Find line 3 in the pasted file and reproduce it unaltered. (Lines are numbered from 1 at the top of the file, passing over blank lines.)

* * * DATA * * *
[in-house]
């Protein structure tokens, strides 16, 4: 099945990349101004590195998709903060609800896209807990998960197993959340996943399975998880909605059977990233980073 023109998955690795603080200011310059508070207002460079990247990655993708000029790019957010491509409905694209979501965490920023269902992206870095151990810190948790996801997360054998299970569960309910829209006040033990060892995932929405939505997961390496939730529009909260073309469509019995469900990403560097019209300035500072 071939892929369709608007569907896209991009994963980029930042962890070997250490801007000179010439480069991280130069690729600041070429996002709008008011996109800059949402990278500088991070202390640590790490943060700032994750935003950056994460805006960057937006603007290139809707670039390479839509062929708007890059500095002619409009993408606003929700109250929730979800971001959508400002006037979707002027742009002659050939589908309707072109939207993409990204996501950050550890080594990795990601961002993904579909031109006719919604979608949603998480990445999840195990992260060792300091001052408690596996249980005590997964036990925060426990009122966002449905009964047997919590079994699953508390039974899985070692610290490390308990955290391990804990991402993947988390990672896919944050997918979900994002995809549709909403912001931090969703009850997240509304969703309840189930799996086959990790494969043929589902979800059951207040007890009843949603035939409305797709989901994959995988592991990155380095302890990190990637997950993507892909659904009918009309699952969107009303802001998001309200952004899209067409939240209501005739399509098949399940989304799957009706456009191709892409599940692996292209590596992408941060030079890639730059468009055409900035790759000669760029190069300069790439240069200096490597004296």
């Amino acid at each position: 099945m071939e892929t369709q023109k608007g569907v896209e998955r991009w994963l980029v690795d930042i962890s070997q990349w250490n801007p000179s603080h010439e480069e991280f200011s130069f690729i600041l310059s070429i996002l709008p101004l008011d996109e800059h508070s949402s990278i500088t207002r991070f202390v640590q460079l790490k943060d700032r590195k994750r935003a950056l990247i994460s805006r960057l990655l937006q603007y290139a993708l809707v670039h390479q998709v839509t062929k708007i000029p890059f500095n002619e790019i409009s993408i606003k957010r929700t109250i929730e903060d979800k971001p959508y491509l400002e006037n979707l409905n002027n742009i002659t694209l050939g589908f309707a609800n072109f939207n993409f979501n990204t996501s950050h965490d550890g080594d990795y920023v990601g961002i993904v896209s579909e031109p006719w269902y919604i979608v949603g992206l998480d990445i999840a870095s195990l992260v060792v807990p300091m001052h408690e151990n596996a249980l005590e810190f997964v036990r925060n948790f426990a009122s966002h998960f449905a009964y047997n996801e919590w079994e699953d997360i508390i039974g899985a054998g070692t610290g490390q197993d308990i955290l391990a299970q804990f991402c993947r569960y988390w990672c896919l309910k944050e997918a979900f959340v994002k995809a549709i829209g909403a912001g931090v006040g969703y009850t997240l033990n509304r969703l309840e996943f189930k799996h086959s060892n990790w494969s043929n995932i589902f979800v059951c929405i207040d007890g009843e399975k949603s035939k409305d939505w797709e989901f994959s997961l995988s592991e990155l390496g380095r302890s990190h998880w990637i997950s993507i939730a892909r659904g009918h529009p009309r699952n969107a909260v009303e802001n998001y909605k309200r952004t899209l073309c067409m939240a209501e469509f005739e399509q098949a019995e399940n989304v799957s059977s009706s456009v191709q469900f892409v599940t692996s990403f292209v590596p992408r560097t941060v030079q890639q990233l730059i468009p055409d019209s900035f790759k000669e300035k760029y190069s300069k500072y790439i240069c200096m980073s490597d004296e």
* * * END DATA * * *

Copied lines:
């Amino acid at each position: 099945m071939e892929t369709q023109k608007g569907v896209e998955r991009w994963l980029v690795d930042i962890s070997q990349w250490n801007p000179s603080h010439e480069e991280f200011s130069f690729i600041l310059s070429i996002l709008p101004l008011d996109e800059h508070s949402s990278i500088t207002r991070f202390v640590q460079l790490k943060d700032r590195k994750r935003a950056l990247i994460s805006r960057l990655l937006q603007y290139a993708l809707v670039h390479q998709v839509t062929k708007i000029p890059f500095n002619e790019i409009s993408i606003k957010r929700t109250i929730e903060d979800k971001p959508y491509l400002e006037n979707l409905n002027n742009i002659t694209l050939g589908f309707a609800n072109f939207n993409f979501n990204t996501s950050h965490d550890g080594d990795y920023v990601g961002i993904v896209s579909e031109p006719w269902y919604i979608v949603g992206l998480d990445i999840a870095s195990l992260v060792v807990p300091m001052h408690e151990n596996a249980l005590e810190f997964v036990r925060n948790f426990a009122s966002h998960f449905a009964y047997n996801e919590w079994e699953d997360i508390i039974g899985a054998g070692t610290g490390q197993d308990i955290l391990a299970q804990f991402c993947r569960y988390w990672c896919l309910k944050e997918a979900f959340v994002k995809a549709i829209g909403a912001g931090v006040g969703y009850t997240l033990n509304r969703l309840e996943f189930k799996h086959s060892n990790w494969s043929n995932i589902f979800v059951c929405i207040d007890g009843e399975k949603s035939k409305d939505w797709e989901f994959s997961l995988s592991e990155l390496g380095r302890s990190h998880w990637i997950s993507i939730a892909r659904g009918h529009p009309r699952n969107a909260v009303e802001n998001y909605k309200r952004t899209l073309c067409m939240a209501e469509f005739e399509q098949a019995e399940n989304v799957s059977s009706s456009v191709q469900f892409v599940t692996s990403f292209v590596p992408r560097t941060v030079q890639q990233l730059i468009p055409d019209s900035f790759k000669e300035k760029y190069s300069k500072y790439i240069c200096m980073s490597d004296e």